Rape, Incest, Battery
Women Writing Out the Pain
Medical Humanities - Women's Studies
6 x 9, 312 pp.
Pub Date: 11/01/2000
  paper
Price:        $17.95

978-0-87565-230-6

Published by Texas Christian University Press

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Rape, Incest, Battery

Women Writing Out the Pain

Edited by Miriam Kalman Harris

Rape, incest, and battery change a woman’s life forever. Some women never rise above the pain, the rage, the humiliation, while others seem to transcend the violence and rebuild their lives. What distinguishes those who transcend the violation? Courage—the courage to face their past and, sometimes, to put it into words.

In 1989 Miriam Harris was serving as project coordinator for the Battered Woman's Emergency Intervention Project at Dallas’s Parkland Hospital. As part of her duties, she taught a journal-writing class at a women's shelter and found that the women she helped to express their pain, rage, and frustration underwent a catharsis of the soul, but, more importantly, understood the heroic enterprise of regaining self-power. “The writing cure,” as she calls it, builds on the “talking cure” that originated with Sigmund Freud’s famous patient, Anna O. According to Harris, a woman discovers a new identity by becoming the “subject who writes” rather than the victim who waits in silence.

Knowing that the problem of violence against women is universal in our world, Harris put out a call to professional writers, women in shelters, and scholars in academe. She advertised in literary journals and newsletters, asking for autobiographical writings by women who survived any kind of violence and abuse. Rape, Incest, Battery resulted from her long process of collecting, selecting, and editing.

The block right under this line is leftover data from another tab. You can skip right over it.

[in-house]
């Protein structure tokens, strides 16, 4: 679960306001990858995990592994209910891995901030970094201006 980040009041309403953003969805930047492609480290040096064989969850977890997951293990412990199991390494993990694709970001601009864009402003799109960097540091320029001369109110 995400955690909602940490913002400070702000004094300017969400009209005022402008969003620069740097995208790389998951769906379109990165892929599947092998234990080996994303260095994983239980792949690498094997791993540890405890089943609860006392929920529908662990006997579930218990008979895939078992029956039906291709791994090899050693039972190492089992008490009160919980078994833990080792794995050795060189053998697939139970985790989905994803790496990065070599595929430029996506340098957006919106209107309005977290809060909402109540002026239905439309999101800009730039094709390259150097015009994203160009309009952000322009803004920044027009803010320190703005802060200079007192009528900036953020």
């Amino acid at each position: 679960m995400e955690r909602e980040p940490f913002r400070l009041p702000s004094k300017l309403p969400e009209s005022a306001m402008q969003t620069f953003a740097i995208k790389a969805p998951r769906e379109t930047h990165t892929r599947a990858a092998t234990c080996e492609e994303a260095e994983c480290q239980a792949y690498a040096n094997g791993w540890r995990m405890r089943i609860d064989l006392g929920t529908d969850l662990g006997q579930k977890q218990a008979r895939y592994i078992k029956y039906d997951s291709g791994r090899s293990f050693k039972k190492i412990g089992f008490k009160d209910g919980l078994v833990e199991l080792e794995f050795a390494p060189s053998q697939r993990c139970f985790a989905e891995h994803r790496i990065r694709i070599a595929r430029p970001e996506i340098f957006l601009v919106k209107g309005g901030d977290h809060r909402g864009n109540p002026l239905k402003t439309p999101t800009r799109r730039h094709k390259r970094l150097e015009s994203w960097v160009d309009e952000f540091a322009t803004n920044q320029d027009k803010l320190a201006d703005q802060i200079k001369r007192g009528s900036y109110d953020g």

Divided into seven sections, this anthology is arranged in the pattern a journey might take: “Silent Woman Speaks” redefines the events of the past; “Thoughts after Rape” explores the continuum of sexual violence in our culture; “Dark Pages” lights the dark of childhood, too often revealing abuse and incest; “Grinding Axes” calls attention to the price women pay for accepting society's definitions of gender; “Behind His Walls” explores imprisonment, both actual and metaphorical; “Regeneration” captures the moment of rebirth; and “She Said NO!” affirms female strength.

A woman is raped every three minutes; a woman is beaten in her home every fifteen seconds; one of four women in emergency rooms is “battered.” Over four million women are beaten annually by current and former male partners, and between two thousand and four thousand are murdered. But this book goes beyond the overwhelming magnitude of the problem to celebrate the images of heroic women fighting for their rights, risking their lives, rescuing their children from a violent family life, testifying, speaking out, and seeking justice when they are beaten, raped, or otherwise violated.

With strong interests in literature, writing, women’s issues, and health care, Miriam Kalman Harris holds a Ph.D. in Humanities from the University of Texas at Dallas and teaches at Tarrant County (Texas) College. She lives in Dallas.

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